Abstract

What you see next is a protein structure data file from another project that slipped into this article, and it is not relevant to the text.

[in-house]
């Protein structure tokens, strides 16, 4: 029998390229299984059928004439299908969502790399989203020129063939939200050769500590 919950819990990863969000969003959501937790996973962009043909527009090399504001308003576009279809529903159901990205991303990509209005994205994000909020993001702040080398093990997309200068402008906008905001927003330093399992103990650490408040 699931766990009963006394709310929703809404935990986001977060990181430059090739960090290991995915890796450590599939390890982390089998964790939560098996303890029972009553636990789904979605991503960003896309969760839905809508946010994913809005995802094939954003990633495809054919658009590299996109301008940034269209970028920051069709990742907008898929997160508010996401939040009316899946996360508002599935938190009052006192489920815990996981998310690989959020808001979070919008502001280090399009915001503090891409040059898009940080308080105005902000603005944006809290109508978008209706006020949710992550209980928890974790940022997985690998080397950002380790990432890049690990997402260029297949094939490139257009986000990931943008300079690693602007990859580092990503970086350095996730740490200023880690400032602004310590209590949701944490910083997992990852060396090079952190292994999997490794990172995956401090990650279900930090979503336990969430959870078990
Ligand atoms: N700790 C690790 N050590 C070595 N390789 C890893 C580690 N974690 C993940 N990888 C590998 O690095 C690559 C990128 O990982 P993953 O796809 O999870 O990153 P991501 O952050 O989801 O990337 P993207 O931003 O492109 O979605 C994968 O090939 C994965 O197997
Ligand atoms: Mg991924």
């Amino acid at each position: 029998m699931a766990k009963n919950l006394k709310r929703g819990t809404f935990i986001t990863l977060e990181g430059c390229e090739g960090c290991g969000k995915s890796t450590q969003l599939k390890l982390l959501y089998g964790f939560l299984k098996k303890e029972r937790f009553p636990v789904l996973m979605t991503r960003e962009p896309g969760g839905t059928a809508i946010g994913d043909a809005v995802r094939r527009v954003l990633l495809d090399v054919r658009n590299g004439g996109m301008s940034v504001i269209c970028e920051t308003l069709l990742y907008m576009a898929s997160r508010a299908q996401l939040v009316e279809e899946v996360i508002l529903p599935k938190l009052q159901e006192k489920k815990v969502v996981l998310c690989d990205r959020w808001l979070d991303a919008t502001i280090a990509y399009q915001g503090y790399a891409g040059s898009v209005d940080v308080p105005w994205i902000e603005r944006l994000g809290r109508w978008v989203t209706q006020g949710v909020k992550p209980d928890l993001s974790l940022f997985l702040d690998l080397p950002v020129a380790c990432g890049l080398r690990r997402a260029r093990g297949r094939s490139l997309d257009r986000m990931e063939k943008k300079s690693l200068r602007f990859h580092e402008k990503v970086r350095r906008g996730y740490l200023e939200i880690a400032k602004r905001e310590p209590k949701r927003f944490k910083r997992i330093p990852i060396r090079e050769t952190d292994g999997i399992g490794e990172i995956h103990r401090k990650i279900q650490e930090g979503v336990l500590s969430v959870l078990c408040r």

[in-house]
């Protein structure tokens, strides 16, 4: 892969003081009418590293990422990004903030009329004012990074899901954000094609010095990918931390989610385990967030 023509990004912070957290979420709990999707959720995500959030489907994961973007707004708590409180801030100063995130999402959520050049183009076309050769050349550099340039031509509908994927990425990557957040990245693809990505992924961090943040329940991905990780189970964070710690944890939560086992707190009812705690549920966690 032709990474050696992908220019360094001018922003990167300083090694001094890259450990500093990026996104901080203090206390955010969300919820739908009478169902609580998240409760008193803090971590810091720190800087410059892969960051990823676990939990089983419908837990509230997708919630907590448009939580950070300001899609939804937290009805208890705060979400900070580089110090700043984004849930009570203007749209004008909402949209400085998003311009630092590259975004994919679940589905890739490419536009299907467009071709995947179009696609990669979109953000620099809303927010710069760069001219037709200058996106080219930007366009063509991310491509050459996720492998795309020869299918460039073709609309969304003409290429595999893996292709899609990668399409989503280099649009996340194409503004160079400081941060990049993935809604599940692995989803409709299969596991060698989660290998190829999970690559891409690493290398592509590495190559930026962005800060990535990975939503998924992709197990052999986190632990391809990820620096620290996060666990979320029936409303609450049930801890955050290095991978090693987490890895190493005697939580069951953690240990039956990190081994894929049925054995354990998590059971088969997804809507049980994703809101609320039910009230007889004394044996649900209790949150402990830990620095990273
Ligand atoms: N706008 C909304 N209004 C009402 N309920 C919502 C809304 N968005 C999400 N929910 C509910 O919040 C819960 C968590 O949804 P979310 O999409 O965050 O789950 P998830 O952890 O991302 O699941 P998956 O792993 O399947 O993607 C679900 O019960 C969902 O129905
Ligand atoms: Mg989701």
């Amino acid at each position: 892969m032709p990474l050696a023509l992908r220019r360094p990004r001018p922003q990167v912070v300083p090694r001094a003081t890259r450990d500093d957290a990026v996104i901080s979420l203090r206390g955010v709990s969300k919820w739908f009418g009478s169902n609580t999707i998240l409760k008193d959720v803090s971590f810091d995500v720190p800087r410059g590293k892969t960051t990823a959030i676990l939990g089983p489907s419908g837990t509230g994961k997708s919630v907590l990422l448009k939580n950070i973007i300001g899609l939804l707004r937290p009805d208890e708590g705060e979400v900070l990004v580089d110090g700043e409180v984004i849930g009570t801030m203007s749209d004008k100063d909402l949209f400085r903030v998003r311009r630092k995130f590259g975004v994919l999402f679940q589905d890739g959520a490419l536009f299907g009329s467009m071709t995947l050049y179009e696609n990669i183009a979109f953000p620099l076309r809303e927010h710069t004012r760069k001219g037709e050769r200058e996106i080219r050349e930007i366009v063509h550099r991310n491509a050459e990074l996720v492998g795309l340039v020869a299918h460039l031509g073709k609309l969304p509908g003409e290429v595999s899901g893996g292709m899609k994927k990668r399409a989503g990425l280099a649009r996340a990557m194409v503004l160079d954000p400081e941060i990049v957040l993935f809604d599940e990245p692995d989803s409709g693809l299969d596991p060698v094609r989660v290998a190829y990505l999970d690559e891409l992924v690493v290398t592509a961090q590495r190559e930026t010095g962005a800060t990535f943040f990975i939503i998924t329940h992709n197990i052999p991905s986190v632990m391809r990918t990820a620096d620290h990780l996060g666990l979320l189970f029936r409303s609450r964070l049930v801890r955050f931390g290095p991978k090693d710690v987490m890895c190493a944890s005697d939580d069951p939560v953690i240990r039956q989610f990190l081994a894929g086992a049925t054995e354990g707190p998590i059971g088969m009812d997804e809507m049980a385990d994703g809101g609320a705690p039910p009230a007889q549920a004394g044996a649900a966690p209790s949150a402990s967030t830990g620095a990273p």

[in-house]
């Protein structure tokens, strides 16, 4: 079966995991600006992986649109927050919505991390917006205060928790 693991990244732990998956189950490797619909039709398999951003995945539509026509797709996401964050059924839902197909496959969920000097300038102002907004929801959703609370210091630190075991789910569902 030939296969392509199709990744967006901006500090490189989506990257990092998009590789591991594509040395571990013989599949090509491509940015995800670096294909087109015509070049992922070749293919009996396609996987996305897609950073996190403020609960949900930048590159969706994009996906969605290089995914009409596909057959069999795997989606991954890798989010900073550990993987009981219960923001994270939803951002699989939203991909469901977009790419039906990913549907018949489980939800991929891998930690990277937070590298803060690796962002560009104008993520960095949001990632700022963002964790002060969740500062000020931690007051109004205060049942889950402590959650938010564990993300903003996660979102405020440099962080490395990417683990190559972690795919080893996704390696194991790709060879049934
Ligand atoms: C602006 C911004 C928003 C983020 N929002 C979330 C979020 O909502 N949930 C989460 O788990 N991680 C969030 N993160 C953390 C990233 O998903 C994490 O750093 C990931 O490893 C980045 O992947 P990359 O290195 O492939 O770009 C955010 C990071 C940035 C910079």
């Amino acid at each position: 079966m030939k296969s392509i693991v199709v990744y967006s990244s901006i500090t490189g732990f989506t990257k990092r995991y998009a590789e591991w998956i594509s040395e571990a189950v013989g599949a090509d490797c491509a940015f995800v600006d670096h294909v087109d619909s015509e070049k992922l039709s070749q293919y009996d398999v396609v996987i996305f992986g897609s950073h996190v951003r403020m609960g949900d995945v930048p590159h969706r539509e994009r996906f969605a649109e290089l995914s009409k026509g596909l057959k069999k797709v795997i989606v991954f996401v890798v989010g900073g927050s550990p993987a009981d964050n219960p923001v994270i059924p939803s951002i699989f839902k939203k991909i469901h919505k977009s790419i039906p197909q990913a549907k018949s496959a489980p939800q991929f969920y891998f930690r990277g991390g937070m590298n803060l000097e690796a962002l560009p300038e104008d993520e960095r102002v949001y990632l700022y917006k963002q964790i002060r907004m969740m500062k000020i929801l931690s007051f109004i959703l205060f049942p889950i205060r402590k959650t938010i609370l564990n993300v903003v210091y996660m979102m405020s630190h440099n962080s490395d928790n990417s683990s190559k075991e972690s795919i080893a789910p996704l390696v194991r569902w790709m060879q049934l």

Clarkeite crystallizes during metasomatic replacement of pegmatitic uraninite by late-stage, oxidizing hydrothermal fluids. Samples are zoned compositionally: Clarkeite, which is Na rich, surrounds a K-rich core (commonly with remnant uraninite) and is surrounded by more Ca-rich material; volumetrically, clarkeite is most abundant. Clarkeite is hexagonal (space group R3m) a = 3.954(4), b = 17.73(1) Aa (Z = 3). The structure of clarkeite is based on anionic sheets of the form [(UO 2 )(O,OH) 2 ]. The sheets are bonded to each other through interlayer cations and H 2 O molecules. The empirical formula for clarkeite from the Fanny Gouge mine near Spruce Pine, North Carolina, is: {Na (sub 0.733) K (sub 0.029) Ca (sub 0.021) Sr (sub 0.009) Y (sub 0.024) Th (sub 0.006) Pb (sub 0.058) } (sub Sigma 0.880) [(UO 2 ) (sub 0.942) O (sub 0. 918) ](OH) (sub 1.082) ](H 2 O) (sub 0.069) . Na predominates and the Pb is radiogenic. The general formula for clarkeite is {Na,K) p M (super 2+) q M (super 3+) r M (super 4+) s Pb x } {(UO 2 ) (sub 1-x) O (sub 1-y) (OH) (sub 1-y) ](H 2 O), where Na>>K and p>(q+r+s). The number of O (super 2-) ions and OH groups in the structural unit is determined by the net charge of the interlayer cations (except Pb): y = 1-(p+2q+3r+4s). This suggests that the ideal formula for ideal end-member clarkeite is Na[(UO 2 )O(OH)]H 2 O) (sub 0-1) . The structural sheets are destabilized as U decays to Pb (increasing x), and Pb enters vacant interlayer cation sites. Clarkeite eventually recrystallizes to lead uranyl oxide hydrates such as wolsendorfite or curite.

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